The BBC dismantles Steve Wright, the World Service, and the Prime Minister

Above: a classy, clever ad from commercial rival Boom Radio on the day of the last Steve Wright show

I never listened much to Steve Wright In The Afternoon when he was on Radio 1. The show coincided with afternoon classes (if you went to a fancy boarding school). But when I did occasionally dip into it, it was full of characters, fun and excitement.

Ahead of his final show later today, Geoff Jein has shared some of the secrets of the show that he worked on for a while.

Steve Wright was the stuff of legends: and when the beers flowed and someone from Radio 2 was present, inevitably the stories would flow. Not all of those stories were positive, it should be acknowledged; but “Steve Wright” was a shared piece of all of our childhood and, for many of us, one of the reasons that we got into radio in the first place.

The magic, for me, was on Radio 1, on a crackly, pre-FM signal with David Bowie asking Steve what the time was (and, of course, what the temperature was). It probably was time, Steve, sorry.

But even so, his last weekday show today feels like another chapter closing; another piece of unwelcome change; and the onset of a bit of melancholy.

That’s the power of radio.

Steve Wright isn’t the only bit of the BBC that is disappearing.

Today, we learn that more than 380 jobs are to go from the BBC World Service.

There will be no more language services in Arabic, Hindi or Chinese. Many other language services will go online-only.

The last time I heard the BBC World Service was as a news bulletin on Fabulous 103, a radio station in Thailand. But that, too, appears to be going away. “The BBC will also shift its focus away from providing news bulletins to overseas broadcasters and instead try to convince audiences to use the BBC’s own outlets and website.”

In 2010, the awful, shortsighted, mendacious Conservative government forced the weak Director General Mark Thompson into accepting no more government funding for the BBC World Service. It needed to be funded from the UK licence fee instead. That started in 2014.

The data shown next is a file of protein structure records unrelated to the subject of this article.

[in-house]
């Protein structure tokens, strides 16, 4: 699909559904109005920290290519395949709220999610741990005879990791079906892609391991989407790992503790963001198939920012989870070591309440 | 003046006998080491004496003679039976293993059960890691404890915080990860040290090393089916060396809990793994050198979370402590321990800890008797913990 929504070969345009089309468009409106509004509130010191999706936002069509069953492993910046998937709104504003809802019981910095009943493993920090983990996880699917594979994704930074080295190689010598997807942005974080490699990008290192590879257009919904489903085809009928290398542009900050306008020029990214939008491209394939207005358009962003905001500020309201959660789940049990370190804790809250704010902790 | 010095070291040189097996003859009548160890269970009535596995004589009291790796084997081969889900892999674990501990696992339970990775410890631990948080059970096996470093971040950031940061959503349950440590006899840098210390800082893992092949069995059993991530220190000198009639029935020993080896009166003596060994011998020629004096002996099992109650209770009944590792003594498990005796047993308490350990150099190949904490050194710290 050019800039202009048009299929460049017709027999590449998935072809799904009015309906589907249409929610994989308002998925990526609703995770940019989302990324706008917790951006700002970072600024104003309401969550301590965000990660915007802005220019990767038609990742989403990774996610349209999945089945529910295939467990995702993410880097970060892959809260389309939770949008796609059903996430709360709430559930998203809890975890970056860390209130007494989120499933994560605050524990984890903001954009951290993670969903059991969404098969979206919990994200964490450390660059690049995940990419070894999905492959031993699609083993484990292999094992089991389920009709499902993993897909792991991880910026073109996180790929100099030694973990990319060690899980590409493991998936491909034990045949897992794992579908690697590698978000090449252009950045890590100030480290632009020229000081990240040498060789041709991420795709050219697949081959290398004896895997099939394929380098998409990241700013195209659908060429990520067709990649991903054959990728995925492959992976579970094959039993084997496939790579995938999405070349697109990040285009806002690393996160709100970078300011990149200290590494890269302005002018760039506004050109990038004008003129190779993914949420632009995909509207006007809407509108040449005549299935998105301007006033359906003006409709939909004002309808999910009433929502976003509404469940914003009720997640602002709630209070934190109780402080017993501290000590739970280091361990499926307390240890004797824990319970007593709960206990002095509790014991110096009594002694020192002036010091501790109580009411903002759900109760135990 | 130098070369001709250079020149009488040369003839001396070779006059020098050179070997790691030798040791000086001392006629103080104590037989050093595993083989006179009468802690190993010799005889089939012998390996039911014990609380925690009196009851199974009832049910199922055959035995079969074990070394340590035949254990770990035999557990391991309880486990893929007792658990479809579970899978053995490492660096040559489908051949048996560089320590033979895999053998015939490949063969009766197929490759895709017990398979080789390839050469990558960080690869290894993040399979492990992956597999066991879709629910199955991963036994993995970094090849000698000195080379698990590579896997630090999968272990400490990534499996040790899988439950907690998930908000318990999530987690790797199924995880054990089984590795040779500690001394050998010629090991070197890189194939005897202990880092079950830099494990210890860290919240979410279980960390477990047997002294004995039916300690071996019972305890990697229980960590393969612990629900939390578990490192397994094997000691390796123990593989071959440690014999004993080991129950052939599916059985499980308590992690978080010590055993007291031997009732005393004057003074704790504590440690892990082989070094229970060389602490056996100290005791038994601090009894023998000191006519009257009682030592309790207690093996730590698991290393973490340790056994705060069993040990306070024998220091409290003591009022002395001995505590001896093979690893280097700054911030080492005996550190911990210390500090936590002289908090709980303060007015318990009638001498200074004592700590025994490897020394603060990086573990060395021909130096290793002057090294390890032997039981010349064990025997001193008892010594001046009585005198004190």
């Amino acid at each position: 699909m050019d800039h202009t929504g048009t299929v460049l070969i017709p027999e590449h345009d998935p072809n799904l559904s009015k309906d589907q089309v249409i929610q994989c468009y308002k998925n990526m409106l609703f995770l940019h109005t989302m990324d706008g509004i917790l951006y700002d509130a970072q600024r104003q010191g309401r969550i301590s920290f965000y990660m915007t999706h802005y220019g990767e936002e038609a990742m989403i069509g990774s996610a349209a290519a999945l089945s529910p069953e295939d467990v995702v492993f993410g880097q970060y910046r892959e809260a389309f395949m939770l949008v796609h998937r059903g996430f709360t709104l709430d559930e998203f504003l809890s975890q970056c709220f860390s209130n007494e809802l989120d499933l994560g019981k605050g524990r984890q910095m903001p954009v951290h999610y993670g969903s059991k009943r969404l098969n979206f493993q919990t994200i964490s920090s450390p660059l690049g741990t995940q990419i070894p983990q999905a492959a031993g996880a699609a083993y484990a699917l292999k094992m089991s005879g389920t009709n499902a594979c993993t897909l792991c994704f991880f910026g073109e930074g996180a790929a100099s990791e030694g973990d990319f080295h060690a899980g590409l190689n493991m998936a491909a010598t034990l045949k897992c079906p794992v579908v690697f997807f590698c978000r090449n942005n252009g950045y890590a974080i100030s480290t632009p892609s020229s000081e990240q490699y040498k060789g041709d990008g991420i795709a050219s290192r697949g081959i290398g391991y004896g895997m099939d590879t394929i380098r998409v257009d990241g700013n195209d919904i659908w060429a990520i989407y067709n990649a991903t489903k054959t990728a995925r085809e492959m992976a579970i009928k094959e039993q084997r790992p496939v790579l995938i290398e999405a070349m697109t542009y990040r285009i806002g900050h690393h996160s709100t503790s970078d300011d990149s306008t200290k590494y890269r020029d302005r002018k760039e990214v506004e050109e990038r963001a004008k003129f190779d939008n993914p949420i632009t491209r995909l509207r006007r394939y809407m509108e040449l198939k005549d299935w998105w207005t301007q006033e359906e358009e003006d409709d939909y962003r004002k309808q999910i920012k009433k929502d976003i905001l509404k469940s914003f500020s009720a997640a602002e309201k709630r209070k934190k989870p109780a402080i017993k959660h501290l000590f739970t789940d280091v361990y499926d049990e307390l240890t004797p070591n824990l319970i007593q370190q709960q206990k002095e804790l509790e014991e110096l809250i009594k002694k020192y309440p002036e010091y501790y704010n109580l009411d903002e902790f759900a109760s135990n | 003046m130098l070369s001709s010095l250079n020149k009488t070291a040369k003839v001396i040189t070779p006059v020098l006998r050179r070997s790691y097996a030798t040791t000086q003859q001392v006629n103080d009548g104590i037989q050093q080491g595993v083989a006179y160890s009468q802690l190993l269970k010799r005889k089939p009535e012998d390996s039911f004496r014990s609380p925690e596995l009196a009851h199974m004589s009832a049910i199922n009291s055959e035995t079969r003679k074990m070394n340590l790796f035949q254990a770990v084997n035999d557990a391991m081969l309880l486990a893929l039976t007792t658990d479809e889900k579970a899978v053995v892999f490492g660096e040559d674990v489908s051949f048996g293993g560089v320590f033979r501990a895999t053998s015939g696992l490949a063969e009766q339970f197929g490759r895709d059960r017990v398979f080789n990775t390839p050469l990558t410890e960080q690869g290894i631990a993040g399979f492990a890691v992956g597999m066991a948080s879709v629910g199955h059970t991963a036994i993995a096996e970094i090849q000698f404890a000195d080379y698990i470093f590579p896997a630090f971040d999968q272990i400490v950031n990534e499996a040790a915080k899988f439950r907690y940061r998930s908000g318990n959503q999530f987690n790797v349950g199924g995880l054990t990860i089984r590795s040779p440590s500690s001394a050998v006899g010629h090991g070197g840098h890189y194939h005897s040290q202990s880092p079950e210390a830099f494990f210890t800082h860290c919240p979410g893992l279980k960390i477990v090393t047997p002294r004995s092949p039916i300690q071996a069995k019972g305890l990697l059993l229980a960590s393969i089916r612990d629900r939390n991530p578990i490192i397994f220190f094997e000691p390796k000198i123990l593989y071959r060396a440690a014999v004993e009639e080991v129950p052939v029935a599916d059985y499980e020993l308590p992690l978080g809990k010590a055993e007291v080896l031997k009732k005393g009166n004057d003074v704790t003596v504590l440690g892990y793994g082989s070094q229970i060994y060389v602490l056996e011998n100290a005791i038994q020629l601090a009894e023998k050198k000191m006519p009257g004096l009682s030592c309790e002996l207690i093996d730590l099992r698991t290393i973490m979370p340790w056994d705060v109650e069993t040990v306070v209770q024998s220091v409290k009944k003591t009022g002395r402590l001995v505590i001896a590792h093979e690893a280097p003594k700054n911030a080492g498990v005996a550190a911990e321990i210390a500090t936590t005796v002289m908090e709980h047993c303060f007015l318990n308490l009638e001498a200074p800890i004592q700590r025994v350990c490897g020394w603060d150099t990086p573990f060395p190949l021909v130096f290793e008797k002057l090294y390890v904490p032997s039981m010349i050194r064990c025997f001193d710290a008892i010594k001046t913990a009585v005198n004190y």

It, too, was better in the old days - a carefully, sensitively produced network-wide sound of station in 2007, written by David Lowe made the station sound both cohesive but diverse - something many stations could benefit from today. The Mcasso 2018 remix, with the bland tagline “the world’s radio station”, has never really grabbed me.

The BBC World Service is available in Australia, 24 hours a day, 50 weeks of the year (yes, I know) on DAB+ via SBS Radio 3. It’s also available in great swathes over the weekend on ABC News Radio. I listen to it a fair amount.

It is still a fine-sounding radio station: one that is still a source of pride as a British citizen, and one that has incredible reach and power. The UK government appear to be dismantling the very best bits of the country.

What makes this senseless gutting of the BBC World Service more galling is that it happens at the same week as this rather excellent promo for BBC News appears.

%%subscribe%% It’s a tradition for the UK Prime Minister to do a set of interviews on BBC Local Radio (or Local BBC Radio or whatever the marketing wonks want me to call it) just before the party conference.

Liz Truss, the (checks watch) current UK Prime Minister probably discovered to her slight dismay that she’d be quizzed by radio stations across the UK.

Some media commentators, like Paul Mason, posted unbelievably patronising bullshit suggesting that these “sleep-deprived, non-expert presenters will throw her soft questions”. The opposite, of course, happened.

Truss (called just plain “Liz” by a number of the interviewers) got a set of very difficult questions indeed. BBC Radio Leeds’s first question from Rima Ahmed, in a broad Leeds accent: “Where’ve you been?” (It’s her first month in the job).

Australian Prime Ministers seem a little more available for radio appearances, with them appearing as guests on wacky breakfast shows and being asked about the toilets in Parliament House, before posing for unflattering photos. But it’s not the sort of thing that UK Prime Ministers have really gone in for.

Perhaps that won’t change soon.

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